Abstract

We describe a measuring system for determining the state of polarization of a beam of light in terms of its Stokes parameters. The technique which can be fully automated incorporates a monochromator and single photon counting detection and can thus be applied over a large wavelength range for very weak optical signals. Fourier transformation of the data by an on-line minicomputer allows immediate calculation of the Stokes parameters. We discuss special applications to light emitted from excited atomic systems with and without cylindrical symmetry.

© 1977 Optical Society of America

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  1. R. C. Jones, J. Opt. Soc. Am. 31, 488 (1941); R. Perrin, J. Chem. Phys. 10, 415 (1942) and Ref. 3.
    [CrossRef]
  2. G. G. Stokes, Trans. Cambridge Philos. Soc. 9, 399 (1852) and Mathematical and Physical Papers (Cambridge, 1901), Vol. 3.
  3. D. Clarke, J. F. Grainger, Polarized Light and Optical Measurement (Pergamon, Oxford, 1971), Chap. 4.
  4. J. M. Stone, Radiation and Optics (McGraw-Hill, New York, 1963), Chap. 13.
  5. H. G. Berry, L. J. Curtis, D. G. Ellis, R. M. Schectman, Phys. Rev. Lett. 32, 751 (1974).
    [CrossRef]
  6. D. Clarke, R. N. Ibbett, J. Sci. Instrum. 1, 409 (1968).
    [CrossRef]
  7. F. Laloë, Ann. Phys. 6, 5 (1971); M. Pavlovic, F. Laloë, J. Phys. 31, 173 (1970).
    [CrossRef]
  8. C. M. McIntyre, S. E. Harris, J. Opt. Soc. Am. 58, 1575 (1968).
    [CrossRef]
  9. F. Scheid, Numerical Analysis (McGraw-Hill, New York, 1968), p. 293.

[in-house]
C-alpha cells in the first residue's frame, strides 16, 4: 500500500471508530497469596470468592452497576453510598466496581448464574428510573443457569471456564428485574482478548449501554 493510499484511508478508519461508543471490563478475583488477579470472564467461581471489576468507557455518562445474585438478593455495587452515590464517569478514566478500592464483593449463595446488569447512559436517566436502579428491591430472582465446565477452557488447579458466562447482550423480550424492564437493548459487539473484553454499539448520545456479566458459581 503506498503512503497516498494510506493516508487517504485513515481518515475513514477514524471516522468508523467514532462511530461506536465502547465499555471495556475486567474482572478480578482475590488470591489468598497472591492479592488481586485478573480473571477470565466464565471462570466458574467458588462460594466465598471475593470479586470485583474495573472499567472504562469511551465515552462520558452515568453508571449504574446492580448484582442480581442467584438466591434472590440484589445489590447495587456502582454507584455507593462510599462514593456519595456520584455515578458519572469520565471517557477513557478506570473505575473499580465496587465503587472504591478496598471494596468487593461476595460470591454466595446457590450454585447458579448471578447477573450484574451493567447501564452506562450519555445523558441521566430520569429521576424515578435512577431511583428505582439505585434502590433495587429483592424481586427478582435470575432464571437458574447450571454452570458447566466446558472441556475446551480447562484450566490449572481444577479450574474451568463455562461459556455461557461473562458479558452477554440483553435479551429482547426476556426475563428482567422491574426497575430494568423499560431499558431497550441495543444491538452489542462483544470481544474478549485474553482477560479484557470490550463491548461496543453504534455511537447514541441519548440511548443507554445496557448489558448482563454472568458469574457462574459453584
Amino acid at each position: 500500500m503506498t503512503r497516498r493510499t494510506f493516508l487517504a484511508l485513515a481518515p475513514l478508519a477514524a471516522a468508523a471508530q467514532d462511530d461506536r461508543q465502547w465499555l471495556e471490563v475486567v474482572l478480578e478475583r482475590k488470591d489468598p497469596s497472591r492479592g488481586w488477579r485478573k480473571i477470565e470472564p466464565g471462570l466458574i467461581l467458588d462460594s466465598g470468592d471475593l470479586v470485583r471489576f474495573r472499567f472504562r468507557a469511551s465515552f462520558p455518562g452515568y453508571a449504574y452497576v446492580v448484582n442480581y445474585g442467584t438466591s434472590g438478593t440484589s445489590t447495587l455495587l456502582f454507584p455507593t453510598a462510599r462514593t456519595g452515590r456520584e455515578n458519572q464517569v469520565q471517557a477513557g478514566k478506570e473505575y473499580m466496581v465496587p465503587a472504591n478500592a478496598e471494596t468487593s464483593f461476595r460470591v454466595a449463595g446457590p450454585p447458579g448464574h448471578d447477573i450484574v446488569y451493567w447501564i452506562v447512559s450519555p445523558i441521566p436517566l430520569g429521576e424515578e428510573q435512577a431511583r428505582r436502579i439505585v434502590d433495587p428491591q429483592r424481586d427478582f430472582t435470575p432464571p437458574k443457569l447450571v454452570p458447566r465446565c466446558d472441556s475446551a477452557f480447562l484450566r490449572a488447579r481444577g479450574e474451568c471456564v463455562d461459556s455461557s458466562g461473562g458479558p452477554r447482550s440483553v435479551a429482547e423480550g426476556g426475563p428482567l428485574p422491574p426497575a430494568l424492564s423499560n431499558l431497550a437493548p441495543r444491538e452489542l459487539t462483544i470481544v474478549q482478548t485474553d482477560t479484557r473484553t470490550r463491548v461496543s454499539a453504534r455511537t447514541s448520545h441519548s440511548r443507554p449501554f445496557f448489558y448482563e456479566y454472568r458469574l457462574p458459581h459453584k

10. R. J. Higgins, Am. J. Phys. 44, 766 (1976).
    [CrossRef]
  11. S. Chandrasekhar, Astrophys. J. 105, 424 (1947).
    [CrossRef]
  12. U. Fano, J. Opt. Soc. Am. 39, 859 (1949).
    [CrossRef]
  13. U. Fano, J. Macek, Rev. Mod. Phys. 45, 553 (1973) the polarization properties of light from collision-excited systems. Stokes parameters are introduced to describe emission from anisotropic light sources in Ref. 5, and a more general treatment and further references can be found in H. G. Berry, Rep. Prog. Phys. 40, 155 (1977).
    [CrossRef]
  14. W. S. Bickel, J. F. Davidson, D. R. Huffman, R. Kilkson, Proc. Nat. Acad. Sci. 73, 486 (1976).
    [CrossRef] [PubMed]

1976 (2)

R. J. Higgins, Am. J. Phys. 44, 766 (1976).
[CrossRef]

W. S. Bickel, J. F. Davidson, D. R. Huffman, R. Kilkson, Proc. Nat. Acad. Sci. 73, 486 (1976).
[CrossRef] [PubMed]

1974 (1)

H. G. Berry, L. J. Curtis, D. G. Ellis, R. M. Schectman, Phys. Rev. Lett. 32, 751 (1974).
[CrossRef]

1973 (1)

U. Fano, J. Macek, Rev. Mod. Phys. 45, 553 (1973) the polarization properties of light from collision-excited systems. Stokes parameters are introduced to describe emission from anisotropic light sources in Ref. 5, and a more general treatment and further references can be found in H. G. Berry, Rep. Prog. Phys. 40, 155 (1977).
[CrossRef]

1971 (1)

F. Laloë, Ann. Phys. 6, 5 (1971); M. Pavlovic, F. Laloë, J. Phys. 31, 173 (1970).
[CrossRef]

1968 (2)

D. Clarke, R. N. Ibbett, J. Sci. Instrum. 1, 409 (1968).
[CrossRef]

C. M. McIntyre, S. E. Harris, J. Opt. Soc. Am. 58, 1575 (1968).
[CrossRef]

1949 (1)

1947 (1)

S. Chandrasekhar, Astrophys. J. 105, 424 (1947).
[CrossRef]

1941 (1)

1852 (1)

G. G. Stokes, Trans. Cambridge Philos. Soc. 9, 399 (1852) and Mathematical and Physical Papers (Cambridge, 1901), Vol. 3.

Berry, H. G.

H. G. Berry, L. J. Curtis, D. G. Ellis, R. M. Schectman, Phys. Rev. Lett. 32, 751 (1974).
[CrossRef]

Bickel, W. S.

W. S. Bickel, J. F. Davidson, D. R. Huffman, R. Kilkson, Proc. Nat. Acad. Sci. 73, 486 (1976).
[CrossRef] [PubMed]

Chandrasekhar, S.

S. Chandrasekhar, Astrophys. J. 105, 424 (1947).
[CrossRef]